Intellectual disability, criminal offending and victimisation
2017-02-21T04:39:19Z (GMT) by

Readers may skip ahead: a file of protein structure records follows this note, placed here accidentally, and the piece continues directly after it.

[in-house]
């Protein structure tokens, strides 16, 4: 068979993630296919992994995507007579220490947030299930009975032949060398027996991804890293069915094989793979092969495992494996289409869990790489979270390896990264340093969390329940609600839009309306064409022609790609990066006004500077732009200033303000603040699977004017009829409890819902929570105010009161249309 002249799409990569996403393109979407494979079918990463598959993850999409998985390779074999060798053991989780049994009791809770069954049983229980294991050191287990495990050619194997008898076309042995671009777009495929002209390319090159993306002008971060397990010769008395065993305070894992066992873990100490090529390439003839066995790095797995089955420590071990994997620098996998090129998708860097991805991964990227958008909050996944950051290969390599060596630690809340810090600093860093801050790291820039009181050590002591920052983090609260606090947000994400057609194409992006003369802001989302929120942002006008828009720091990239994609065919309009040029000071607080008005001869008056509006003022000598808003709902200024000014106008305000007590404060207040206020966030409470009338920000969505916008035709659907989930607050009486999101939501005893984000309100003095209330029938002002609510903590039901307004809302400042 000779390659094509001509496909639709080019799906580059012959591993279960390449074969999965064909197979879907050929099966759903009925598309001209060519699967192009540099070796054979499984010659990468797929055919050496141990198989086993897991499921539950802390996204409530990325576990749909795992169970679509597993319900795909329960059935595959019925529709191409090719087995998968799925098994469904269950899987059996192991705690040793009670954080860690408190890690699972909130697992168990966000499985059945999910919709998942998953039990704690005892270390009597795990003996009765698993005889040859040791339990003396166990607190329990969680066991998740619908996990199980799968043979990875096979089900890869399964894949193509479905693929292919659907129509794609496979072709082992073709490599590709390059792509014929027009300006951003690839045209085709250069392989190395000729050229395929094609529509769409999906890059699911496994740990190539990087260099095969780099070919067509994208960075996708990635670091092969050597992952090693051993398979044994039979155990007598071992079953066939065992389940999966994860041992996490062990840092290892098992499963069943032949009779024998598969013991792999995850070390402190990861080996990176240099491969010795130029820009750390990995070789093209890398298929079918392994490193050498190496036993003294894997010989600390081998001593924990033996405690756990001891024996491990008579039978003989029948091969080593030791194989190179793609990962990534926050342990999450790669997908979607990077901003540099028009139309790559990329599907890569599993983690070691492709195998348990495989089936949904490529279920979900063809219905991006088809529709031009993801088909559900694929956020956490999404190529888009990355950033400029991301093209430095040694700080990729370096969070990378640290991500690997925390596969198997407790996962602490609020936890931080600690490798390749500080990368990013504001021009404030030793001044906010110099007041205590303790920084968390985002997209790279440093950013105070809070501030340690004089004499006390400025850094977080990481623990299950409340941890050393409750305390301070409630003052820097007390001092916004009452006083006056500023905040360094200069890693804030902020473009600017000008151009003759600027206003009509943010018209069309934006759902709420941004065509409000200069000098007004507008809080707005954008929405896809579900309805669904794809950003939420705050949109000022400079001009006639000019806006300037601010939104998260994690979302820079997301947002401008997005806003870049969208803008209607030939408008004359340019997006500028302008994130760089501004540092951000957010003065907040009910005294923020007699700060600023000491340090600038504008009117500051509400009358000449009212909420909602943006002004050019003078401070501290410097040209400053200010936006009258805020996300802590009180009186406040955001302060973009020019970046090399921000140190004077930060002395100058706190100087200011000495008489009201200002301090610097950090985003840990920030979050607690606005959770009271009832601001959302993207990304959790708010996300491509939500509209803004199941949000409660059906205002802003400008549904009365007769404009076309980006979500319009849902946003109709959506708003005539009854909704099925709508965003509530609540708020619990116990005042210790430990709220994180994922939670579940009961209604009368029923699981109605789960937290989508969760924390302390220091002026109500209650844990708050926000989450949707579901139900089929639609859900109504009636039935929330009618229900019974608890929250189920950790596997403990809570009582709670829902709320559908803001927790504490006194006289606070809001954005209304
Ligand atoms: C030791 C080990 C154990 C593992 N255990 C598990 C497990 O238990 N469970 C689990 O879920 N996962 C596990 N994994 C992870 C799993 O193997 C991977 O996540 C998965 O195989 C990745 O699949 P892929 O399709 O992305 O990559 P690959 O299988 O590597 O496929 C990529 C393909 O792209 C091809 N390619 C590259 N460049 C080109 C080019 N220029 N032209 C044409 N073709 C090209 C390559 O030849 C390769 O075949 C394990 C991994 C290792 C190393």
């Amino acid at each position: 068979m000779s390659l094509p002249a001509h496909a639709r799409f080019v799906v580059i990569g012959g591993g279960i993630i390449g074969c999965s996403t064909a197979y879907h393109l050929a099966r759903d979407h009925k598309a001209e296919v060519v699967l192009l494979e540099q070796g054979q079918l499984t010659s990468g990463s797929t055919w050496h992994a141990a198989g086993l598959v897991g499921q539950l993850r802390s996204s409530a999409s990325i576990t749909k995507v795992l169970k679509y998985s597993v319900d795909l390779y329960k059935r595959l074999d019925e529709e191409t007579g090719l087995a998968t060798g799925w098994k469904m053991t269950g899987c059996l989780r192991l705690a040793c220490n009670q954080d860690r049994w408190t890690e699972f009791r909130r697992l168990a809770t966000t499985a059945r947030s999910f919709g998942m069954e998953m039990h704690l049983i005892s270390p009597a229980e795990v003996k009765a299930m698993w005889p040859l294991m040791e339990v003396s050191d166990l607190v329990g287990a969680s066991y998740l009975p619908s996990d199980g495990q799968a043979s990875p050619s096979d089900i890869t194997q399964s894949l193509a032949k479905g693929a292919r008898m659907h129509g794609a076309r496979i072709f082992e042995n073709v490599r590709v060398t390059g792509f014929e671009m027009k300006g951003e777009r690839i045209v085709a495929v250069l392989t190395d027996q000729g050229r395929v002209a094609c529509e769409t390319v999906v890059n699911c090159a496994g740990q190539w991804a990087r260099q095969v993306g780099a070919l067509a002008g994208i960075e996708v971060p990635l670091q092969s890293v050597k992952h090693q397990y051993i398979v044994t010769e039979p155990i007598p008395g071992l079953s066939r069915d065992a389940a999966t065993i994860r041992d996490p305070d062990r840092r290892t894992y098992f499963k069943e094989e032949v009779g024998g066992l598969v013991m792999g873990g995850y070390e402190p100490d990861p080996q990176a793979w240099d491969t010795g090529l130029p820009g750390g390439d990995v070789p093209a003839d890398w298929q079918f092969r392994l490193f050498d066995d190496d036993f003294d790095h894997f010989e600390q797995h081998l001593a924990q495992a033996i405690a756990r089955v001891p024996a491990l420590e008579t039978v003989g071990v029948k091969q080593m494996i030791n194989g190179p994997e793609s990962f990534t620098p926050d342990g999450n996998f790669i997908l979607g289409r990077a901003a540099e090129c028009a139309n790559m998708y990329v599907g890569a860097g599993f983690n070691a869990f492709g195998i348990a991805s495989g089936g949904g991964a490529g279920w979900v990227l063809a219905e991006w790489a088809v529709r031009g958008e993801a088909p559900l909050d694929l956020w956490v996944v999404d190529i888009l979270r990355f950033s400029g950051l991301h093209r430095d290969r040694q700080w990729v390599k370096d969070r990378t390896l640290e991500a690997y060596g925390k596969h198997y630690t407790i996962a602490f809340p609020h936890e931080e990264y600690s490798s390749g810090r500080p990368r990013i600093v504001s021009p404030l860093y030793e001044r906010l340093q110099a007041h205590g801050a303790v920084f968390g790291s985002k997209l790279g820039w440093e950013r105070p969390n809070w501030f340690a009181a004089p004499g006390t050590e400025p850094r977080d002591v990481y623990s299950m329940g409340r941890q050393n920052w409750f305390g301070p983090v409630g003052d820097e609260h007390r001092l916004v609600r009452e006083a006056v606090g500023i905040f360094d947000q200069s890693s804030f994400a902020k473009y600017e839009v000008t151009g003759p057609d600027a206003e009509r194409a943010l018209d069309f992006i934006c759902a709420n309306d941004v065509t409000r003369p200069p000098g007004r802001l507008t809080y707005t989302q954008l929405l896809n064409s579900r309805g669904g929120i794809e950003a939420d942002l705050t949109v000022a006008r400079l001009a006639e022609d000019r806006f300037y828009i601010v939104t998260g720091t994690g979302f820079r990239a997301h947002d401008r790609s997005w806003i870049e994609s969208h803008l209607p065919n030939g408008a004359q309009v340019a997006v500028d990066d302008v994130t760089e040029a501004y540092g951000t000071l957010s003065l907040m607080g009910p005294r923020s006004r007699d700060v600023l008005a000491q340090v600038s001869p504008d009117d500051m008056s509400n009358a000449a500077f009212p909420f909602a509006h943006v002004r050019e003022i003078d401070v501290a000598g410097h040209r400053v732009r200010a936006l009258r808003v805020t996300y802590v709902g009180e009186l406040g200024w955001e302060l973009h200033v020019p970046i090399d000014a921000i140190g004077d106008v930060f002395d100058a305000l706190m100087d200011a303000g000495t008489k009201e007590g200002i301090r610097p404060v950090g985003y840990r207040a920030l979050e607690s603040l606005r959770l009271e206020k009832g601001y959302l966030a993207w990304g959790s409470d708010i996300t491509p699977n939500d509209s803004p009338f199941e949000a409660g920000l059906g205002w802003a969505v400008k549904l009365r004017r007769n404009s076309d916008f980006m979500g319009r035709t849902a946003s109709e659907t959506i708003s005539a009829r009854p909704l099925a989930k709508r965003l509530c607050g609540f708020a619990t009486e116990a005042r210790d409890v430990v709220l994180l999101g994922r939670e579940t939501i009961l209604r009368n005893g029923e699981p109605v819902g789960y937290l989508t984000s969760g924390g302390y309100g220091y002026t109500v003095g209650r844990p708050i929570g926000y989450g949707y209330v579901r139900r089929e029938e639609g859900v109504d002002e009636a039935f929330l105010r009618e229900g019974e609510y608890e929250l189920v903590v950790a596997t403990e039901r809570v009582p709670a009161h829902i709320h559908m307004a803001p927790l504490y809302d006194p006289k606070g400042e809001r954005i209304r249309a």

There is considerable evidence that people with intellectual disability (PWID) are at an increased risk of offending and are overrepresented in correctional settings. There is also widespread concern, despite the lack of a robust evidence base, that PWID are more likely to be victims of crime, and that victimisation of PWID is underreported. To date, much of the extant research has employed methodologies that are unable to quantify the risk of both offending and victimisation for PWID compared to the community, and/or use samples inclusive of the Borderline range of intellectual disability (ID). In order to address these concerns, epidemiological research is required, using a population-based, well-defined sample of PWID, and measures of offending and victimisation derived from official criminal records. This research study utilised a large sample of PWID (n=2220) from a database held by the Department of Human Services in Victoria, Australia, and matched these with contact-based records from Victoria Police and the Department of Health to quantify the risk for offending and victimisation, and consider any impact of dual disability on this risk. Data was then compared to a community sample derived from the Australian Electoral Commission (AEC), to determine the differences in risk between PWID and the general population. Results indicated increased risk for offending in PWID when compared to the community sample, particularly for violent and sexual offence types. Results also showed that PWID were less likely to have been a victim of crime overall, but their risk for being a victim of violent or sexual offences was far greater than people without an ID. Dual disability increased risk for offending and victimisation over and above ID; however the nature of this relationship remains complex. This suggests a lack of specialised services necessary to support and protect these individuals. Providing training to employees in justice, health and disability services to identify and treat the mental health issues of PWID may go a long way to redressing the balance.